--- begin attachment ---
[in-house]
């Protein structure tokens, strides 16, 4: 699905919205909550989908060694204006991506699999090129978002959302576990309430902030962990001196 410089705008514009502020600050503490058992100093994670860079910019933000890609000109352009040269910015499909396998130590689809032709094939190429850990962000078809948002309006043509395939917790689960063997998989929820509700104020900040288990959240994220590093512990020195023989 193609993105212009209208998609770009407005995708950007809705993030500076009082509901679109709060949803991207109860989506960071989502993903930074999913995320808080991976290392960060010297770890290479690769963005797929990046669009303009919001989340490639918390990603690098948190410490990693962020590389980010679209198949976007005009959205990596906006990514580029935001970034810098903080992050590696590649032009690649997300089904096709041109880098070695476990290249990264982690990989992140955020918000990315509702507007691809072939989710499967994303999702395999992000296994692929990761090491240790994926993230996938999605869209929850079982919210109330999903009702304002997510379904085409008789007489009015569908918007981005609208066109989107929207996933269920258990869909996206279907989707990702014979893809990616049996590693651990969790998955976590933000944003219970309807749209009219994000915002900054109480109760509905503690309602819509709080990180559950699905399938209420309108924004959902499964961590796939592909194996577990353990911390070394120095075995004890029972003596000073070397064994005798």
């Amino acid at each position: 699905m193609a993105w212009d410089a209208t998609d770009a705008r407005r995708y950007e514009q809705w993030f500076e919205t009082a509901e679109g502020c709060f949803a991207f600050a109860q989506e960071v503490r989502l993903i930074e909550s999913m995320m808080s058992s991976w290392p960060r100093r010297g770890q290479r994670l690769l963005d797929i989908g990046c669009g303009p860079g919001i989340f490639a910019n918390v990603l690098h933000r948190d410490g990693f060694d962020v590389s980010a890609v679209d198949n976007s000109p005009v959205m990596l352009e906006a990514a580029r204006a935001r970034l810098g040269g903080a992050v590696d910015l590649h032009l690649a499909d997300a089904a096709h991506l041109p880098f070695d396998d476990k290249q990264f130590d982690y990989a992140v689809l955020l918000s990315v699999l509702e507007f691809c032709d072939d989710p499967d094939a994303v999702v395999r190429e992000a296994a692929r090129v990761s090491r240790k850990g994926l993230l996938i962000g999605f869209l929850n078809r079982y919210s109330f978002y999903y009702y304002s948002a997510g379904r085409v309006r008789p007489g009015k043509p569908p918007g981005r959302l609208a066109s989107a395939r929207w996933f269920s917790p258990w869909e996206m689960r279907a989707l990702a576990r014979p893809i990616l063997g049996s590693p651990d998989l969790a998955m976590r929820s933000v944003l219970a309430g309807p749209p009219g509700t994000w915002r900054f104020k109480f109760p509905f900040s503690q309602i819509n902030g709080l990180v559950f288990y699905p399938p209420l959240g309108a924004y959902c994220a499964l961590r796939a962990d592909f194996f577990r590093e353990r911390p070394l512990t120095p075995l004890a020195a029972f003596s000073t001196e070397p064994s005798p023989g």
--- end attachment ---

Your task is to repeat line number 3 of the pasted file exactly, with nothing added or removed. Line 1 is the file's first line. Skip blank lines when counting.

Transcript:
């Amino acid at each position: 699905m193609a993105w212009d410089a209208t998609d770009a705008r407005r995708y950007e514009q809705w993030f500076e919205t009082a509901e679109g502020c709060f949803a991207f600050a109860q989506e960071v503490r989502l993903i930074e909550s999913m995320m808080s058992s991976w290392p960060r100093r010297g770890q290479r994670l690769l963005d797929i989908g990046c669009g303009p860079g919001i989340f490639a910019n918390v990603l690098h933000r948190d410490g990693f060694d962020v590389s980010a890609v679209d198949n976007s000109p005009v959205m990596l352009e906006a990514a580029r204006a935001r970034l810098g040269g903080a992050v590696d910015l590649h032009l690649a499909d997300a089904a096709h991506l041109p880098f070695d396998d476990k290249q990264f130590d982690y990989a992140v689809l955020l918000s990315v699999l509702e507007f691809c032709d072939d989710p499967d094939a994303v999702v395999r190429e992000a296994a692929r090129v990761s090491r240790k850990g994926l993230l996938i962000g999605f869209l929850n078809r079982y919210s109330f978002y999903y009702y304002s948002a997510g379904r085409v309006r008789p007489g009015k043509p569908p918007g981005r959302l609208a066109s989107a395939r929207w996933f269920s917790p258990w869909e996206m689960r279907a989707l990702a576990r014979p893809i990616l063997g049996s590693p651990d998989l969790a998955m976590r929820s933000v944003l219970a309430g309807p749209p009219g509700t994000w915002r900054f104020k109480f109760p509905f900040s503690q309602i819509n902030g709080l990180v559950f288990y699905p399938p209420l959240g309108a924004y959902c994220a499964l961590r796939a962990d592909f194996f577990r590093e353990r911390p070394l512990t120095p075995l004890a020195a029972f003596s000073t001196e070397p064994s005798p023989g």